From NPR News in Washington, I'm Jack Speer.
With the government now in partial shutdown as a budget battle wages in Washington, at least for the moment the respective sides seem dug in. Republicans have put forth proposals to reopen small slices of the government and create a negotiating committee, both of which House Speaker John Boehner says the White House is rejecting.
"My goodness, they won't even sit down and have a discussion about this."
At the White House, President Obama accused a small faction of the Republican Party of carrying out an ideological crusade to wipe out his health care initiative. House Minority Leader Nancy Pelosi called for a quick end to the shutdown.
"This shutdown, while it might be a joy to all of you who’re opposed to government, is a luxury our country cannot afford."
Around 800,000 government workers were sent home today. Monuments, national parks and the Smithsonian museums in Washington are all closed.
About 400,000 civilian defense workers are being furloughed as part of the government shutdown. As NPR's Larry Abramson reports, Congress did pass legislation to ensure uniform members of the military will be paid on time.
Uniform service members will report for duty as usual, but the Pentagon says the shutdown will erode readiness, which they say is already a problem due to previous budget cuts. In an address to the defense workforce, President Obama blamed Congress for the fact that about half the civilian workforce will not work and will not be paid.
"And I know this comes on top of the furloughs that many of you already endured this summer. You and your families deserve better than the dysfunction we’re seeing in Congress."
Civilian defense workers were furloughed for six days over the summer as a result of an automatic budget cuts. Larry Abramson, NPR News.
A technical glitch caused by heavy traffic caused some problems for today's launch of the federal insurance exchange. As Jim Burress from WABE in Atlanta reports, Georgia is one of the states affected.
Licensed navigator Dan Tzros sits down in his Atlanta office to access Georgia's exchange. But he gets an error.
"We have a lot of visitors on our site right now, and we're working to make your experience here better."
The screen prompts consumers to call a customer service number, which is also overwhelmed. But Tzros doesn't see the hiccup as a problem.
"This is a good thing. This is not a mistake. They're shopping. They’re looking."
At least 24 of 36 states with federal exchanges experienced similar problems. For NPR News, I'm Jim Burress in Atlanta.
The nation's factories were expanding last month at their fastest pace in more than two years. Institute for Supply Management, a key purchasing managers group, says its manufacturing index was up 0.5 to 56.2. That's the highest reading since April, 2007. Any reading over 50 shows growth in manufacturing or reading below that level indicates contraction.
On Wall Street, investors seem to have largely shrugged off the partial government shutdown in Washington. All three of the major US market indices were up. The Dow gains 62 points; the NASDAQ rose 46 points; the S&P was up 13 points today.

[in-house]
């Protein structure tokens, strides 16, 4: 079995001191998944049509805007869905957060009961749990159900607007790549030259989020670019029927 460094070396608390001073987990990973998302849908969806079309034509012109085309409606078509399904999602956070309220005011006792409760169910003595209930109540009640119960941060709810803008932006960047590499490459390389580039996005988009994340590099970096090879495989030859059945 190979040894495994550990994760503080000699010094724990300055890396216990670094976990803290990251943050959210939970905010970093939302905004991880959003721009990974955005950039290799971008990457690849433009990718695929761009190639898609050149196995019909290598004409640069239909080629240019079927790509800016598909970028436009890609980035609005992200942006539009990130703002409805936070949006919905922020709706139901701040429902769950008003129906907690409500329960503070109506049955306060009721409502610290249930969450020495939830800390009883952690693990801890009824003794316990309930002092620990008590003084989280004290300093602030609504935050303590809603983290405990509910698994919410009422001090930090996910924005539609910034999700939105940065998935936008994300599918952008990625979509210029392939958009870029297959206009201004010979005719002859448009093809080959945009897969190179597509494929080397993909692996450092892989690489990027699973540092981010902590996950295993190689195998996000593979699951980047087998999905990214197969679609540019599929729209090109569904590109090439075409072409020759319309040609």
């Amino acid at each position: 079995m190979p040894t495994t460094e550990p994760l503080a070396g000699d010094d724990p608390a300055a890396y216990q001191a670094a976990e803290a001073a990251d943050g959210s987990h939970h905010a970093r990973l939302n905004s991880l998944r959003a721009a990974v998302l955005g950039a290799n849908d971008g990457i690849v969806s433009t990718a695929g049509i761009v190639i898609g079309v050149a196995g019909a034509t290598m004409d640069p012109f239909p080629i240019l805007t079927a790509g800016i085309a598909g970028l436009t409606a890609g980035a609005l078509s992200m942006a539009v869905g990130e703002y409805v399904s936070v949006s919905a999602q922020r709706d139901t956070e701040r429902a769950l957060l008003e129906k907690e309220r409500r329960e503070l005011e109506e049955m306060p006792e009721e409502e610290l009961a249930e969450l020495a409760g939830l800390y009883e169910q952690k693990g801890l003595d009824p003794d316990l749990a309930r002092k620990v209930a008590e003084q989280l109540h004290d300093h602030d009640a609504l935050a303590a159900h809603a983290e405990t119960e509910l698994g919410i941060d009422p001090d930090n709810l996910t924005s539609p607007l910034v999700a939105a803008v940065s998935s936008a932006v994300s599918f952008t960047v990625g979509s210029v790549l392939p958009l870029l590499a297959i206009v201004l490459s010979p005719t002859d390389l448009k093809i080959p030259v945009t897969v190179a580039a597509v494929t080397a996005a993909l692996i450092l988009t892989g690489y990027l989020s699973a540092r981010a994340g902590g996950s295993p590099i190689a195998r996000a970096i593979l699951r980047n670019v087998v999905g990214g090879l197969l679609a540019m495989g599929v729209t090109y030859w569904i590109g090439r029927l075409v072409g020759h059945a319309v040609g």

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Israeli Prime Minister Benjamin Netanyahu today vowed to do everything he can to prevent Iran from obtaining a nuclear weapon, even if it means acting on his own. The Israeli leader commented during an address to United Nations, where he also dismissed what he labeled a charm offensive of Iran's new President Hassan Rouhani. Netanyahu accused the recently elected Iranian leader of simply looking for a way to obtain relief from international sanctions.
The New York City Opera has announced it's filing for bankruptcy, canceling the rest of its season and winding down its operations. NPR's Margot Adler reports the opera did not make its fundraising goal of seven million dollars.
The New York City Opera was founded in 1943 by Mayor Fiorello La Guardia, who dubbed “the people's opera.” It helped launch the careers of Beverly Sills, Renee Fleming and Placido Domingo. Over the past two seasons, the opera, which used to stage 12 to 16 productions a year, has only had four in each of last two seasons. The company's endowment has shrunk to less than an eighth of its original size. Its staff has been cut, and it has struggled to raise money ever since it moved out of Lincoln Center in 2011. A Kickstarter campaign failed to meet its goal. New York Mayor Michael Bloomberg said the opera's business model was faulty, and neither he nor the city would ride to its rescue. Margot Adler NPR News, New York.
A Senate panel has signed off on Caroline Kennedy's nomination to be the next US ambassador to Japan. By a voice vote, members of the Senate Foreign Relations Committee endorsed President Obama's choice for the post. If confirmed, Kennedy will replace John Roos, a former Silicon Valley lawyer and top Obama campaign fundraiser. At her confirmation hearing, the former first daughter noted the significance of her nomination 50 years after her father's presidency.
I'm Jack Speer, NPR News in Washington.